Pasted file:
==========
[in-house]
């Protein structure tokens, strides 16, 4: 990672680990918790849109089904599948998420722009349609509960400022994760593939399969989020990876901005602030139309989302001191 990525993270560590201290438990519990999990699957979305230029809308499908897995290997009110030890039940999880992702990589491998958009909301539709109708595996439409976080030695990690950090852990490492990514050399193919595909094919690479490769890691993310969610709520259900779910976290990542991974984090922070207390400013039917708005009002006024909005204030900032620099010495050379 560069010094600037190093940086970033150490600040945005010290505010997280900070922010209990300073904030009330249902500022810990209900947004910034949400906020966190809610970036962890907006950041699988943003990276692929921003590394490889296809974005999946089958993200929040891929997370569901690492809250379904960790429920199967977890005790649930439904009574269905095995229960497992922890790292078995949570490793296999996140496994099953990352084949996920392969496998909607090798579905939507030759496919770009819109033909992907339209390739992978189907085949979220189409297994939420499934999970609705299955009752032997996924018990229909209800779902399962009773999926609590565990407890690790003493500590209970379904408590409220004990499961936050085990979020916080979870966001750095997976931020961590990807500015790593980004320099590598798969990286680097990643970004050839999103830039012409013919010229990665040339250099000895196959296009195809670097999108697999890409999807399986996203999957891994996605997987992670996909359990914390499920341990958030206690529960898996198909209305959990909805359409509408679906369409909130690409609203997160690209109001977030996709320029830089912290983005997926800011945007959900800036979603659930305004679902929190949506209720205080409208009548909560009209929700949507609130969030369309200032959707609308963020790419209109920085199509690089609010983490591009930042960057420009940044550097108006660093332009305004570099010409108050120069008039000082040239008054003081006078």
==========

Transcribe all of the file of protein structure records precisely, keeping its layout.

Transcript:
[in-house]
């Protein structure tokens, strides 16, 4: 990672680990918790849109089904599948998420722009349609509960400022994760593939399969989020990876901005602030139309989302001191 990525993270560590201290438990519990999990699957979305230029809308499908897995290997009110030890039940999880992702990589491998958009909301539709109708595996439409976080030695990690950090852990490492990514050399193919595909094919690479490769890691993310969610709520259900779910976290990542991974984090922070207390400013039917708005009002006024909005204030900032620099010495050379 560069010094600037190093940086970033150490600040945005010290505010997280900070922010209990300073904030009330249902500022810990209900947004910034949400906020966190809610970036962890907006950041699988943003990276692929921003590394490889296809974005999946089958993200929040891929997370569901690492809250379904960790429920199967977890005790649930439904009574269905095995229960497992922890790292078995949570490793296999996140496994099953990352084949996920392969496998909607090798579905939507030759496919770009819109033909992907339209390739992978189907085949979220189409297994939420499934999970609705299955009752032997996924018990229909209800779902399962009773999926609590565990407890690790003493500590209970379904408590409220004990499961936050085990979020916080979870966001750095997976931020961590990807500015790593980004320099590598798969990286680097990643970004050839999103830039012409013919010229990665040339250099000895196959296009195809670097999108697999890409999807399986996203999957891994996605997987992670996909359990914390499920341990958030206690529960898996198909209305959990909805359409509408679906369409909130690409609203997160690209109001977030996709320029830089912290983005997926800011945007959900800036979603659930305004679902929190949506209720205080409208009548909560009209929700949507609130969030369309200032959707609308963020790419209109920085199509690089609010983490591009930042960057420009940044550097108006660093332009305004570099010409108050120069008039000082040239008054003081006078």